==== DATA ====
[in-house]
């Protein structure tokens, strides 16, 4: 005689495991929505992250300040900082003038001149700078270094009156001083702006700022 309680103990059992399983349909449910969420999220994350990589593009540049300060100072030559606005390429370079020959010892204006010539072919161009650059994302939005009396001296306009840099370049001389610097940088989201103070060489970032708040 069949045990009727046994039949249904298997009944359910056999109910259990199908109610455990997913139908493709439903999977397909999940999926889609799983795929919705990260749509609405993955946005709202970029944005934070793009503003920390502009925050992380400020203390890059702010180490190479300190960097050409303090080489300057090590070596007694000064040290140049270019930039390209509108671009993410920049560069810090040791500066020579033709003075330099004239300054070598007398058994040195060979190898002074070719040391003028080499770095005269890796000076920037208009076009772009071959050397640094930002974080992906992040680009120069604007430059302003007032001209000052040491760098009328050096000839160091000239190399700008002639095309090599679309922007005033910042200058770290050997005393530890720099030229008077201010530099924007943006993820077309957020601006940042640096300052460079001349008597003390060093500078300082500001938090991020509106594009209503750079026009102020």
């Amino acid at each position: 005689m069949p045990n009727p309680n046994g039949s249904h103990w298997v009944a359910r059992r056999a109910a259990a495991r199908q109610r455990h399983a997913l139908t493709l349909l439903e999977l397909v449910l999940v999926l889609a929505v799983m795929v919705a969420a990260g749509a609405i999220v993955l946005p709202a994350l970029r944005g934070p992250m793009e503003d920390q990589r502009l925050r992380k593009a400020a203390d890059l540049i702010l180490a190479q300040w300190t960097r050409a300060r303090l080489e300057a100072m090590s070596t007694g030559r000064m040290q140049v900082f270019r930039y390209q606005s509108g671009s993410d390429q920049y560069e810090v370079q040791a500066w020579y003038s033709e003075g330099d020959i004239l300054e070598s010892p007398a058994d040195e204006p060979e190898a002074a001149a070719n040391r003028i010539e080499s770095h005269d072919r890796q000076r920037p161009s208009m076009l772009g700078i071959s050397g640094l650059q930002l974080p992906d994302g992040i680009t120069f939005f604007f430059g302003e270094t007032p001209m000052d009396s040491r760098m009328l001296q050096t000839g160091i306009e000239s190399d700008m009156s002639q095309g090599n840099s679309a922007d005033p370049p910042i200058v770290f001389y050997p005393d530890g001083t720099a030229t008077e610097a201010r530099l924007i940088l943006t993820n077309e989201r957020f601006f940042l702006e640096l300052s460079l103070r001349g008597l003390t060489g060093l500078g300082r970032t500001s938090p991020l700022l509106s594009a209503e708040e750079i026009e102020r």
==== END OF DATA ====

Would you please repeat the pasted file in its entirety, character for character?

[in-house]
């Protein structure tokens, strides 16, 4: 005689495991929505992250300040900082003038001149700078270094009156001083702006700022 309680103990059992399983349909449910969420999220994350990589593009540049300060100072030559606005390429370079020959010892204006010539072919161009650059994302939005009396001296306009840099370049001389610097940088989201103070060489970032708040 069949045990009727046994039949249904298997009944359910056999109910259990199908109610455990997913139908493709439903999977397909999940999926889609799983795929919705990260749509609405993955946005709202970029944005934070793009503003920390502009925050992380400020203390890059702010180490190479300190960097050409303090080489300057090590070596007694000064040290140049270019930039390209509108671009993410920049560069810090040791500066020579033709003075330099004239300054070598007398058994040195060979190898002074070719040391003028080499770095005269890796000076920037208009076009772009071959050397640094930002974080992906992040680009120069604007430059302003007032001209000052040491760098009328050096000839160091000239190399700008002639095309090599679309922007005033910042200058770290050997005393530890720099030229008077201010530099924007943006993820077309957020601006940042640096300052460079001349008597003390060093500078300082500001938090991020509106594009209503750079026009102020």
């Amino acid at each position: 005689m069949p045990n009727p309680n046994g039949s249904h103990w298997v009944a359910r059992r056999a109910a259990a495991r199908q109610r455990h399983a997913l139908t493709l349909l439903e999977l397909v449910l999940v999926l889609a929505v799983m795929v919705a969420a990260g749509a609405i999220v993955l946005p709202a994350l970029r944005g934070p992250m793009e503003d920390q990589r502009l925050r992380k593009a400020a203390d890059l540049i702010l180490a190479q300040w300190t960097r050409a300060r303090l080489e300057a100072m090590s070596t007694g030559r000064m040290q140049v900082f270019r930039y390209q606005s509108g671009s993410d390429q920049y560069e810090v370079q040791a500066w020579y003038s033709e003075g330099d020959i004239l300054e070598s010892p007398a058994d040195e204006p060979e190898a002074a001149a070719n040391r003028i010539e080499s770095h005269d072919r890796q000076r920037p161009s208009m076009l772009g700078i071959s050397g640094l650059q930002l974080p992906d994302g992040i680009t120069f939005f604007f430059g302003e270094t007032p001209m000052d009396s040491r760098m009328l001296q050096t000839g160091i306009e000239s190399d700008m009156s002639q095309g090599n840099s679309a922007d005033p370049p910042i200058v770290f001389y050997p005393d530890g001083t720099a030229t008077e610097a201010r530099l924007i940088l943006t993820n077309e989201r957020f601006f940042l702006e640096l300052s460079l103070r001349g008597l003390t060489g060093l500078g300082r970032t500001s938090p991020l700022l509106s594009a209503e708040e750079i026009e102020r």